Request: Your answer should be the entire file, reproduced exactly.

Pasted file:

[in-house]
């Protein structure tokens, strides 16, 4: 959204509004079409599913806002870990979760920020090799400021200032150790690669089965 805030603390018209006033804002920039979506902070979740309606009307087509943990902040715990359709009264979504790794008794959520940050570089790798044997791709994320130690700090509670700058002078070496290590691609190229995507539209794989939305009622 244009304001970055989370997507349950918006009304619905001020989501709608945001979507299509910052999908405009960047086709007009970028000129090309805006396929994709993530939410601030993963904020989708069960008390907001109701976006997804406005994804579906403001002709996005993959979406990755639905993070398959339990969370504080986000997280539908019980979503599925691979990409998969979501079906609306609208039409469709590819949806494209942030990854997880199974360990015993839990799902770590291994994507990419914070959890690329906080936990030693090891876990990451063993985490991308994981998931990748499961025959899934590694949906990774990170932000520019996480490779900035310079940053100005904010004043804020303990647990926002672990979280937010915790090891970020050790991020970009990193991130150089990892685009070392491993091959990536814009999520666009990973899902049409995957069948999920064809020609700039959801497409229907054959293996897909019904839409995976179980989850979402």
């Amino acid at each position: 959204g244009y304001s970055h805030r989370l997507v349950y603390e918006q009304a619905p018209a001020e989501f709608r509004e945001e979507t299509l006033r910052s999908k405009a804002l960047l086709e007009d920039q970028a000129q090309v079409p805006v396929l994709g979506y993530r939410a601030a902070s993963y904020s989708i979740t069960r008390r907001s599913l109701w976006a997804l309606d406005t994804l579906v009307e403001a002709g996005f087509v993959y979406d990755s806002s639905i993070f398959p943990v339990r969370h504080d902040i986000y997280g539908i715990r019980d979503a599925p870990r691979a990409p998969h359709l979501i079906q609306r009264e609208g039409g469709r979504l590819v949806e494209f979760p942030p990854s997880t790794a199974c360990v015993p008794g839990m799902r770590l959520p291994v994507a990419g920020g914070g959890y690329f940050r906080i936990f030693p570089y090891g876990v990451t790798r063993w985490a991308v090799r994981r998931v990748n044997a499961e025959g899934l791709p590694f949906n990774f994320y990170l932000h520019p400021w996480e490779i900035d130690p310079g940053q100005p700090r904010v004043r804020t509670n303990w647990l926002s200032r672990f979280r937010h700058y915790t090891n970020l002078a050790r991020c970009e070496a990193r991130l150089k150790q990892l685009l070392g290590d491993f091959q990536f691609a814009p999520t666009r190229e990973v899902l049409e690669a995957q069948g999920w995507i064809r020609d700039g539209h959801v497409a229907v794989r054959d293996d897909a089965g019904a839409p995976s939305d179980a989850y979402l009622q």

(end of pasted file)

[in-house]
């Protein structure tokens, strides 16, 4: 959204509004079409599913806002870990979760920020090799400021200032150790690669089965 805030603390018209006033804002920039979506902070979740309606009307087509943990902040715990359709009264979504790794008794959520940050570089790798044997791709994320130690700090509670700058002078070496290590691609190229995507539209794989939305009622 244009304001970055989370997507349950918006009304619905001020989501709608945001979507299509910052999908405009960047086709007009970028000129090309805006396929994709993530939410601030993963904020989708069960008390907001109701976006997804406005994804579906403001002709996005993959979406990755639905993070398959339990969370504080986000997280539908019980979503599925691979990409998969979501079906609306609208039409469709590819949806494209942030990854997880199974360990015993839990799902770590291994994507990419914070959890690329906080936990030693090891876990990451063993985490991308994981998931990748499961025959899934590694949906990774990170932000520019996480490779900035310079940053100005904010004043804020303990647990926002672990979280937010915790090891970020050790991020970009990193991130150089990892685009070392491993091959990536814009999520666009990973899902049409995957069948999920064809020609700039959801497409229907054959293996897909019904839409995976179980989850979402």
């Amino acid at each position: 959204g244009y304001s970055h805030r989370l997507v349950y603390e918006q009304a619905p018209a001020e989501f709608r509004e945001e979507t299509l006033r910052s999908k405009a804002l960047l086709e007009d920039q970028a000129q090309v079409p805006v396929l994709g979506y993530r939410a601030a902070s993963y904020s989708i979740t069960r008390r907001s599913l109701w976006a997804l309606d406005t994804l579906v009307e403001a002709g996005f087509v993959y979406d990755s806002s639905i993070f398959p943990v339990r969370h504080d902040i986000y997280g539908i715990r019980d979503a599925p870990r691979a990409p998969h359709l979501i079906q609306r009264e609208g039409g469709r979504l590819v949806e494209f979760p942030p990854s997880t790794a199974c360990v015993p008794g839990m799902r770590l959520p291994v994507a990419g920020g914070g959890y690329f940050r906080i936990f030693p570089y090891g876990v990451t790798r063993w985490a991308v090799r994981r998931v990748n044997a499961e025959g899934l791709p590694f949906n990774f994320y990170l932000h520019p400021w996480e490779i900035d130690p310079g940053q100005p700090r904010v004043r804020t509670n303990w647990l926002s200032r672990f979280r937010h700058y915790t090891n970020l002078a050790r991020c970009e070496a990193r991130l150089k150790q990892l685009l070392g290590d491993f091959q990536f691609a814009p999520t666009r190229e990973v899902l049409e690669a995957q069948g999920w995507i064809r020609d700039g539209h959801v497409a229907v794989r054959d293996d897909a089965g019904a839409p995976s939305d179980a989850y979402l009622q």